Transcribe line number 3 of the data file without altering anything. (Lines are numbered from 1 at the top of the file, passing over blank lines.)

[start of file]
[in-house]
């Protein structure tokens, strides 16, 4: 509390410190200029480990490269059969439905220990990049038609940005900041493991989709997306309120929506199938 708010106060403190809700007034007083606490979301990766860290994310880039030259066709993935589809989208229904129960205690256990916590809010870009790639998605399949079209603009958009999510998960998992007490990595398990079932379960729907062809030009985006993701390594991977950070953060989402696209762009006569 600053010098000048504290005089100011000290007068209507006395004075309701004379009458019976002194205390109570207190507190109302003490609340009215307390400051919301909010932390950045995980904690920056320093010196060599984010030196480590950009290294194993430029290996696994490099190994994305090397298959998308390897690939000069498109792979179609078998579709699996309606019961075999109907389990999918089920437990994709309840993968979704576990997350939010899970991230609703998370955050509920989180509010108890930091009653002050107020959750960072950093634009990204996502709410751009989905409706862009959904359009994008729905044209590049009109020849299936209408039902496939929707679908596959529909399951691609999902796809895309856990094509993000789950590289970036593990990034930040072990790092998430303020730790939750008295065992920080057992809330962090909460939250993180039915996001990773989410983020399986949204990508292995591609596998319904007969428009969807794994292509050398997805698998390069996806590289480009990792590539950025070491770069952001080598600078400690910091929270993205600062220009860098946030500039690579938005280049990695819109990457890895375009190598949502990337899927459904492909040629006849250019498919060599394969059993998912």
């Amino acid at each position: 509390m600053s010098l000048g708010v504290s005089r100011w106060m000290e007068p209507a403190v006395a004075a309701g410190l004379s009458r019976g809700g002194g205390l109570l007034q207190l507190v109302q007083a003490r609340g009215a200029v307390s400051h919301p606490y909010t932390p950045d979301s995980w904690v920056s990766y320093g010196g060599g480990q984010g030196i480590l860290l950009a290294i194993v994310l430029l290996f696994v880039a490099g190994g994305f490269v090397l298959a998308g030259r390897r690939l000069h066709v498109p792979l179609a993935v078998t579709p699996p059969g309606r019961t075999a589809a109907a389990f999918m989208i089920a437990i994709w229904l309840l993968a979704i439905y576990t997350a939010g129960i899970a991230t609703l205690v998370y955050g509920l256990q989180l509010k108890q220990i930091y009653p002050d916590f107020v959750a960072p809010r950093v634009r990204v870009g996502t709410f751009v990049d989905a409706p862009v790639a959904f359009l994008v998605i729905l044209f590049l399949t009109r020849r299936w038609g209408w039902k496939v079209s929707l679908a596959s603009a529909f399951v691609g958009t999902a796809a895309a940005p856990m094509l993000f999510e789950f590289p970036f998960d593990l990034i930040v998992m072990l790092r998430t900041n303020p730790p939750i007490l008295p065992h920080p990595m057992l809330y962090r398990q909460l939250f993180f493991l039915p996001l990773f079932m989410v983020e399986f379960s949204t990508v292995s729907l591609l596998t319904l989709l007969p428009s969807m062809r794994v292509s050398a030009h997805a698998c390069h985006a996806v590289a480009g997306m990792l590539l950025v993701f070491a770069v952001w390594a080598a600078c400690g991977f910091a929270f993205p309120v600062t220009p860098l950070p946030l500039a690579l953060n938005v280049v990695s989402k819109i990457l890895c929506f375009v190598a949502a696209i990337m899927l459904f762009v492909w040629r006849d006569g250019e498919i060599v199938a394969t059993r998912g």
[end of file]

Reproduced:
């Amino acid at each position: 509390m600053s010098l000048g708010v504290s005089r100011w106060m000290e007068p209507a403190v006395a004075a309701g410190l004379s009458r019976g809700g002194g205390l109570l007034q207190l507190v109302q007083a003490r609340g009215a200029v307390s400051h919301p606490y909010t932390p950045d979301s995980w904690v920056s990766y320093g010196g060599g480990q984010g030196i480590l860290l950009a290294i194993v994310l430029l290996f696994v880039a490099g190994g994305f490269v090397l298959a998308g030259r390897r690939l000069h066709v498109p792979l179609a993935v078998t579709p699996p059969g309606r019961t075999a589809a109907a389990f999918m989208i089920a437990i994709w229904l309840l993968a979704i439905y576990t997350a939010g129960i899970a991230t609703l205690v998370y955050g509920l256990q989180l509010k108890q220990i930091y009653p002050d916590f107020v959750a960072p809010r950093v634009r990204v870009g996502t709410f751009v990049d989905a409706p862009v790639a959904f359009l994008v998605i729905l044209f590049l399949t009109r020849r299936w038609g209408w039902k496939v079209s929707l679908a596959s603009a529909f399951v691609g958009t999902a796809a895309a940005p856990m094509l993000f999510e789950f590289p970036f998960d593990l990034i930040v998992m072990l790092r998430t900041n303020p730790p939750i007490l008295p065992h920080p990595m057992l809330y962090r398990q909460l939250f993180f493991l039915p996001l990773f079932m989410v983020e399986f379960s949204t990508v292995s729907l591609l596998t319904l989709l007969p428009s969807m062809r794994v292509s050398a030009h997805a698998c390069h985006a996806v590289a480009g997306m990792l590539l950025v993701f070491a770069v952001w390594a080598a600078c400690g991977f910091a929270f993205p309120v600062t220009p860098l950070p946030l500039a690579l953060n938005v280049v990695s989402k819109i990457l890895c929506f375009v190598a949502a696209i990337m899927l459904f762009v492909w040629r006849d006569g250019e498919i060599v199938a394969t059993r998912g």